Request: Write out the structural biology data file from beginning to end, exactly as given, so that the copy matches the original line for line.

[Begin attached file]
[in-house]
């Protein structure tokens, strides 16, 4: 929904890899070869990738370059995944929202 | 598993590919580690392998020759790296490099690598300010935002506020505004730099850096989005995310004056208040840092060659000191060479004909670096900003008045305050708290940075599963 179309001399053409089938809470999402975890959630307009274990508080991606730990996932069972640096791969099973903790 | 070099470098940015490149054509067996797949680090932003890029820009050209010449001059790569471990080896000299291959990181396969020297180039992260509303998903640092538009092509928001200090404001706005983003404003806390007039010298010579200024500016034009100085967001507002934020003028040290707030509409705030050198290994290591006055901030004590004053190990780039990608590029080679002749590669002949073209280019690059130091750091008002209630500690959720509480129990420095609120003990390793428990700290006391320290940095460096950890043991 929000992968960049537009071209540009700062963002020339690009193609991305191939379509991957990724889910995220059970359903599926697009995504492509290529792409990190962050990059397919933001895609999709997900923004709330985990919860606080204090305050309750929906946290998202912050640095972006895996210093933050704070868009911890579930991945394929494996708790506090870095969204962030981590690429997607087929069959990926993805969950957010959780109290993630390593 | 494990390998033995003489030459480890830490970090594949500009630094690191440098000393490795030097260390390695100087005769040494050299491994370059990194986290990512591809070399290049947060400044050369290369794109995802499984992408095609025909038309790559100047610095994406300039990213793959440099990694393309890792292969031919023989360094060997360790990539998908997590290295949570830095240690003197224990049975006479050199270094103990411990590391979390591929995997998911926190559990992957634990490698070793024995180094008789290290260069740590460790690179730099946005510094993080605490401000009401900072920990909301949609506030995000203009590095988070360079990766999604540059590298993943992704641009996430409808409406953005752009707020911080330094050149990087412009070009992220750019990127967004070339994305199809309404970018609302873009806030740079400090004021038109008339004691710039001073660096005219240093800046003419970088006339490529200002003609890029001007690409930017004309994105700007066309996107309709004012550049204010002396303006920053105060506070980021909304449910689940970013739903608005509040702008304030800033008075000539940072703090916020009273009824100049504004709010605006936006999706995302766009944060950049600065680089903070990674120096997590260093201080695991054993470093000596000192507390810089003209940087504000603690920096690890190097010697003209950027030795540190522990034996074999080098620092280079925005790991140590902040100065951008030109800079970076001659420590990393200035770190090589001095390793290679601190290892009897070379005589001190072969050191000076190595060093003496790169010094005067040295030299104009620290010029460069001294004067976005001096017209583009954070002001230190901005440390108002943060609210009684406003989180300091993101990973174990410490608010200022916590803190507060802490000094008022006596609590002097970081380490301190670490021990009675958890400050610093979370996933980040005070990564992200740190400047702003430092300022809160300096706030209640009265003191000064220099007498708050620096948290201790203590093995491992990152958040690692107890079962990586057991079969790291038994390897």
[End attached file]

[in-house]
């Protein structure tokens, strides 16, 4: 929904890899070869990738370059995944929202 | 598993590919580690392998020759790296490099690598300010935002506020505004730099850096989005995310004056208040840092060659000191060479004909670096900003008045305050708290940075599963 179309001399053409089938809470999402975890959630307009274990508080991606730990996932069972640096791969099973903790 | 070099470098940015490149054509067996797949680090932003890029820009050209010449001059790569471990080896000299291959990181396969020297180039992260509303998903640092538009092509928001200090404001706005983003404003806390007039010298010579200024500016034009100085967001507002934020003028040290707030509409705030050198290994290591006055901030004590004053190990780039990608590029080679002749590669002949073209280019690059130091750091008002209630500690959720509480129990420095609120003990390793428990700290006391320290940095460096950890043991 929000992968960049537009071209540009700062963002020339690009193609991305191939379509991957990724889910995220059970359903599926697009995504492509290529792409990190962050990059397919933001895609999709997900923004709330985990919860606080204090305050309750929906946290998202912050640095972006895996210093933050704070868009911890579930991945394929494996708790506090870095969204962030981590690429997607087929069959990926993805969950957010959780109290993630390593 | 494990390998033995003489030459480890830490970090594949500009630094690191440098000393490795030097260390390695100087005769040494050299491994370059990194986290990512591809070399290049947060400044050369290369794109995802499984992408095609025909038309790559100047610095994406300039990213793959440099990694393309890792292969031919023989360094060997360790990539998908997590290295949570830095240690003197224990049975006479050199270094103990411990590391979390591929995997998911926190559990992957634990490698070793024995180094008789290290260069740590460790690179730099946005510094993080605490401000009401900072920990909301949609506030995000203009590095988070360079990766999604540059590298993943992704641009996430409808409406953005752009707020911080330094050149990087412009070009992220750019990127967004070339994305199809309404970018609302873009806030740079400090004021038109008339004691710039001073660096005219240093800046003419970088006339490529200002003609890029001007690409930017004309994105700007066309996107309709004012550049204010002396303006920053105060506070980021909304449910689940970013739903608005509040702008304030800033008075000539940072703090916020009273009824100049504004709010605006936006999706995302766009944060950049600065680089903070990674120096997590260093201080695991054993470093000596000192507390810089003209940087504000603690920096690890190097010697003209950027030795540190522990034996074999080098620092280079925005790991140590902040100065951008030109800079970076001659420590990393200035770190090589001095390793290679601190290892009897070379005589001190072969050191000076190595060093003496790169010094005067040295030299104009620290010029460069001294004067976005001096017209583009954070002001230190901005440390108002943060609210009684406003989180300091993101990973174990410490608010200022916590803190507060802490000094008022006596609590002097970081380490301190670490021990009675958890400050610093979370996933980040005070990564992200740190400047702003430092300022809160300096706030209640009265003191000064220099007498708050620096948290201790203590093995491992990152958040690692107890079962990586057991079969790291038994390897």